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Cut through the jargon with a short guide to mortgage terms

Banks seem to assume that just because you have expressed an interest in taking out a mortgage, you automatically understand the jargon. They airily bandy around acronyms and financial buzzwords as if they were everyday expressions. We tried to put a few common mortgage terms into layman's language.

  • APR means the annual percentage rate, and adds in the fees and interest. It expresses the interest cost over the full length of mortgage. It's a little redundant nowadays as most borrowers change deals several times over the length of a mortgage.
  • Capped rates are available on some tracker mortgages. They represent the upper limit of interest rates charged by the bank, regardless of how high the Bank of England base rate soars.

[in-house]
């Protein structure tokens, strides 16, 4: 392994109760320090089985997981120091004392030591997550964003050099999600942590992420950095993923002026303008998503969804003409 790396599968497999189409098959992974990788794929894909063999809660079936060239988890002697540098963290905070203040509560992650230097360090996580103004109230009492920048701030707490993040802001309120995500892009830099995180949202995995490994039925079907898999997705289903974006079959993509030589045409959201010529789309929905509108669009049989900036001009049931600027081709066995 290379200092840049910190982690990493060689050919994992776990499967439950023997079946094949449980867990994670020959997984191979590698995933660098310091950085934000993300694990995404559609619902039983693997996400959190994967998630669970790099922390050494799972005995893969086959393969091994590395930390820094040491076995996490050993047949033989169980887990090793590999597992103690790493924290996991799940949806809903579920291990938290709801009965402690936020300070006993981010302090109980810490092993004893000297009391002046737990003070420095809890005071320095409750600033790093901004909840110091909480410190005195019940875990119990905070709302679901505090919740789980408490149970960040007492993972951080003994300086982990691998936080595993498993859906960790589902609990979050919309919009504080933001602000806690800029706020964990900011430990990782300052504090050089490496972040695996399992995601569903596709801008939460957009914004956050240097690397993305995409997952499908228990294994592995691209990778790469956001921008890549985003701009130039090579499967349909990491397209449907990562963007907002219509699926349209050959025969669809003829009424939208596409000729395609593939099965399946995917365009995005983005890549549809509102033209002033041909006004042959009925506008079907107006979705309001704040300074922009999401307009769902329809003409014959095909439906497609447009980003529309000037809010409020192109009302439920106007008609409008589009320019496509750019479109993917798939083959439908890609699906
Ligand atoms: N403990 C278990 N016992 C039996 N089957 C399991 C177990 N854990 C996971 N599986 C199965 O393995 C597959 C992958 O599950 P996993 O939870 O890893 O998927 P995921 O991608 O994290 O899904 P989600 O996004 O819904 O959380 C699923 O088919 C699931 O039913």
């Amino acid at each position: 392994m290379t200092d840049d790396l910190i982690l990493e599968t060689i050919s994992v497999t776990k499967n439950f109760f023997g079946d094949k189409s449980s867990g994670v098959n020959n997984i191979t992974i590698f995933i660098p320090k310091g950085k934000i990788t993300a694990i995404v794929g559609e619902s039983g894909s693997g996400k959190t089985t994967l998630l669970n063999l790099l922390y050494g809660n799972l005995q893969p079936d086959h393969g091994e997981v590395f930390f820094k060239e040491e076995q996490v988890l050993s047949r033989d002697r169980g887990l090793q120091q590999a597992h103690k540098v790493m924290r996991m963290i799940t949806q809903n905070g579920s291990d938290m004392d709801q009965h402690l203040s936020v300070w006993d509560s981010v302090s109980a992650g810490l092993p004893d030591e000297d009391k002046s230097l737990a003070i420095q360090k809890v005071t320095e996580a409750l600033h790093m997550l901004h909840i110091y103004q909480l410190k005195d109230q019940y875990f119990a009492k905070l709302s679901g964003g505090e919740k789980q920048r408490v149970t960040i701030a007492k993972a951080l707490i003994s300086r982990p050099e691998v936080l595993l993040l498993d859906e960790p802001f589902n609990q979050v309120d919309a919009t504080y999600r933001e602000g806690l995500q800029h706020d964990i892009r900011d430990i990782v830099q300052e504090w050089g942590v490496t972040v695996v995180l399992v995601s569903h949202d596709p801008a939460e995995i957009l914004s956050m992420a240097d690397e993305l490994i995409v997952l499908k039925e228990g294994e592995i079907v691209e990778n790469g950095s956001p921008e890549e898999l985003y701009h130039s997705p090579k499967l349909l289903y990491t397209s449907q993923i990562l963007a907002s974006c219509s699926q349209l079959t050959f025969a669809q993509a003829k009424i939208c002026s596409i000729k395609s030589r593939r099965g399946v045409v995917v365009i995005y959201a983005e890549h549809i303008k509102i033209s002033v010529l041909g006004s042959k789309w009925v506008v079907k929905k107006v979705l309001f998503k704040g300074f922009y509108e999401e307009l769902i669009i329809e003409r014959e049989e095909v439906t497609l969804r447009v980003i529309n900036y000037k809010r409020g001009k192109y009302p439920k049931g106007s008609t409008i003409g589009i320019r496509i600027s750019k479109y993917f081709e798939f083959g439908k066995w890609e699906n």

• Equity is an important figure. It's the value of your property minus the amount you still owe on the mortgage. Negative equity is that dreaded state where you owe more than the house is worth.
  • A Guarantor is the generous soul who undertakes to cover your mortgage payments if you default. Occasionally required for first time buyers, or for 100% mortgages, they are usually a doting parent.
  • Loan to Value (LTV) is the amount of a mortgage relative to the value of the property, signifying the amount of deposit you will have to stump up. If you fancy a 70% LTV on a property worth £200,000, you would need to find a deposit of £60,000. Good luck with that.
  • The Standard Variable Rate (SVR) is your bank's default interest rate that comes into place when a deal has come to an end. It's one of the mortgage terms that signifies it's probably time to start shopping around for a new deal.

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